Resective epilepsy surgery: assessment of randomized controlled trials

Research output: Contribution to journalReview articlepeer-review

Abstract

Epilepsy is the most common form of chronic neurologic disease. Here, we review the available randomized controlled trials (RCTs) that examined the efficacy of resective epilepsy surgery in select patients suffering from medically intractable epilepsy (defined as persistent epilepsy despite two or more antiepileptic drugs [AEDs]). Three RCTs (two adult RCTs and one pediatric RCT) consistently supported the efficacy of resective surgery as treatment for epilepsy with semiology localized to the mesial temporal lobe. In these studies, 58–100% of the patients who underwent resective surgery achieved seizure freedom, in comparison to 0–13% of medically treated patients. In another RCT, the likelihood of seizure freedom after resective surgery was independent of the surgical approach (transSylvian [64%] versus subtemporal [62%]). Two other RCTs demonstrated that hippocampal resection is essential to optimize seizure control. But, no significant gain in seizure control was achieved beyond removing 2.5 cm of the hippocampus. Across RCTs, minor complications (deficit lasting < 3 months) and major complications (deficit > 3 months) ranged 2–5% and 5–11% respectively. However, nonincapacitating superior subquadrantic visual-field defects (not typically considered a minor or major complication) were noted in up to 55% of the surgical cohort. The available RCTs provide compelling support for resective surgery as a treatment for mesial temporal lobe epilepsy and offer insights toward optimal surgical strategy.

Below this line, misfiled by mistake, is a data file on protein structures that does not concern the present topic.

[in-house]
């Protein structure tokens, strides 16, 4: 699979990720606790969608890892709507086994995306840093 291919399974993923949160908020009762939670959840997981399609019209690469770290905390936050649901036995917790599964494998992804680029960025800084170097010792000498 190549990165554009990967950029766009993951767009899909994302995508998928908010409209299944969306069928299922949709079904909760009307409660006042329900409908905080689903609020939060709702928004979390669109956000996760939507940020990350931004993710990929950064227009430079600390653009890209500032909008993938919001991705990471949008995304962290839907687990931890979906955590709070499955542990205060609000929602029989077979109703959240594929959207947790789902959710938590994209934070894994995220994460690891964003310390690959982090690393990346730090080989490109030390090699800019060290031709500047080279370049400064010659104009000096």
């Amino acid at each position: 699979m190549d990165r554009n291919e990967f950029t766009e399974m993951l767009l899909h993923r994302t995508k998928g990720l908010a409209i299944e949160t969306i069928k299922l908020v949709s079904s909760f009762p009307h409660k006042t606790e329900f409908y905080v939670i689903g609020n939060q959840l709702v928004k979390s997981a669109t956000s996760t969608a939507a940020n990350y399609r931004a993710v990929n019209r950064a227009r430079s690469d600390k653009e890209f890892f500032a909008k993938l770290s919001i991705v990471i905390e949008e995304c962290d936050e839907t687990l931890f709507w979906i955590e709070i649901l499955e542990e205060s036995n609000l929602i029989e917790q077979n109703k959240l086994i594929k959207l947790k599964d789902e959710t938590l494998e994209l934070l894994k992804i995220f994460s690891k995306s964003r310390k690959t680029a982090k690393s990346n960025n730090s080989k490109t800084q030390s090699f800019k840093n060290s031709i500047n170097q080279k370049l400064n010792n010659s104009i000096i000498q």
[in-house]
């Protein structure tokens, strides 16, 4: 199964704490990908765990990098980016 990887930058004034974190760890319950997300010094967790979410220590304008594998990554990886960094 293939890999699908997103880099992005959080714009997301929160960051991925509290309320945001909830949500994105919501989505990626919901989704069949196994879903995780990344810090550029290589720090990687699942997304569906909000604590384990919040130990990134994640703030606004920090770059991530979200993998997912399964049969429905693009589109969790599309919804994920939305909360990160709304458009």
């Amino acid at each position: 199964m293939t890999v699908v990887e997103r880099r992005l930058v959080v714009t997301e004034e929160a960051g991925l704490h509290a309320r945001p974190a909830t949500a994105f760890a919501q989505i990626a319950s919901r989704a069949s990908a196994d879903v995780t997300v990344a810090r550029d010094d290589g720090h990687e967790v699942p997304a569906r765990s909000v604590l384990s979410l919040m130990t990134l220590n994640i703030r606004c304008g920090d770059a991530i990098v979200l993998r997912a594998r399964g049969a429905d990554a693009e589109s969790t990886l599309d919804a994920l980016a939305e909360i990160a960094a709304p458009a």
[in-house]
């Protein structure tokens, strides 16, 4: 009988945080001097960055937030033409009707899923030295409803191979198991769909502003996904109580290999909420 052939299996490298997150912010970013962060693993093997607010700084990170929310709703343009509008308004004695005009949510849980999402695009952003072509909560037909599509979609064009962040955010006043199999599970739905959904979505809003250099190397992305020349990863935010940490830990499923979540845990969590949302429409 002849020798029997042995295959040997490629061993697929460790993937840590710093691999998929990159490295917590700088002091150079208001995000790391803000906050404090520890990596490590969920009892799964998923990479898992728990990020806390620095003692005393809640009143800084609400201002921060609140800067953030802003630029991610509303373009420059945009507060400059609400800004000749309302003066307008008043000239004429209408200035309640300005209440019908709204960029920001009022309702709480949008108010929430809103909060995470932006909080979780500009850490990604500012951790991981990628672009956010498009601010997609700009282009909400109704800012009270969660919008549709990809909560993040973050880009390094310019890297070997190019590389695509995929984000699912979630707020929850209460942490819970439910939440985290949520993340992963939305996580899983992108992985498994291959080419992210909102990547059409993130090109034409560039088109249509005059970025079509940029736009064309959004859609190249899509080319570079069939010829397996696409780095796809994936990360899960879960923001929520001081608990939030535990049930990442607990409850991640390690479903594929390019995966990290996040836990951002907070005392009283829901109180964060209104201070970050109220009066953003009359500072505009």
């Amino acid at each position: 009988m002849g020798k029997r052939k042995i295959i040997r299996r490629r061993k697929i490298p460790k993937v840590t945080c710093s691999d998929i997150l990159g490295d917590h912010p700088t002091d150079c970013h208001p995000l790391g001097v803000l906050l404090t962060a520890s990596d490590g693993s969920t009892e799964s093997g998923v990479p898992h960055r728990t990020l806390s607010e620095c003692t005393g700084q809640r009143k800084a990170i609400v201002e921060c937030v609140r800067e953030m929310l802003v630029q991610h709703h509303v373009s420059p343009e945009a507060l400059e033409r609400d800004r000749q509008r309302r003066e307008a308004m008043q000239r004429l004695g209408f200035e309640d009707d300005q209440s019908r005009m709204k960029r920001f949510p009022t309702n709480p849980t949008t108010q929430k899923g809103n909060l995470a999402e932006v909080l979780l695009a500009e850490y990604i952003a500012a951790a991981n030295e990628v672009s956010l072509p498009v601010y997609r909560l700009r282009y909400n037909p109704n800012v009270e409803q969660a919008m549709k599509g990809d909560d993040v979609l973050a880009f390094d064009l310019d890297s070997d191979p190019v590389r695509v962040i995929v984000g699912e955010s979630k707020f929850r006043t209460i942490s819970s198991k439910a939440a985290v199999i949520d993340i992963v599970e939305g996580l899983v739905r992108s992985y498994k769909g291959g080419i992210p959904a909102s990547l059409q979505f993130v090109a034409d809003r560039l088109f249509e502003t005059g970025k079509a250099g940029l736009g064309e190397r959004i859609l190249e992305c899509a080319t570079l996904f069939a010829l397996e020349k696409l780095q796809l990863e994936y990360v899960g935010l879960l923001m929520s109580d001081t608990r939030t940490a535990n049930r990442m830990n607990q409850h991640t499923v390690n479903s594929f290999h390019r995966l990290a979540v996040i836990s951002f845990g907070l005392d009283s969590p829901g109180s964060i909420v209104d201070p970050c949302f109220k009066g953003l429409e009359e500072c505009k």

Original languageEnglish (US)
JournalNeurosurgical Review
DOIs
StateAccepted/In press - 2020

Keywords

  • Epilepsy surgery
  • Freedom from seizures
  • Medically intractable epilepsy
  • Resective epilepsy surgery

PubMed: MeSH publication types

  • Journal Article
  • Review

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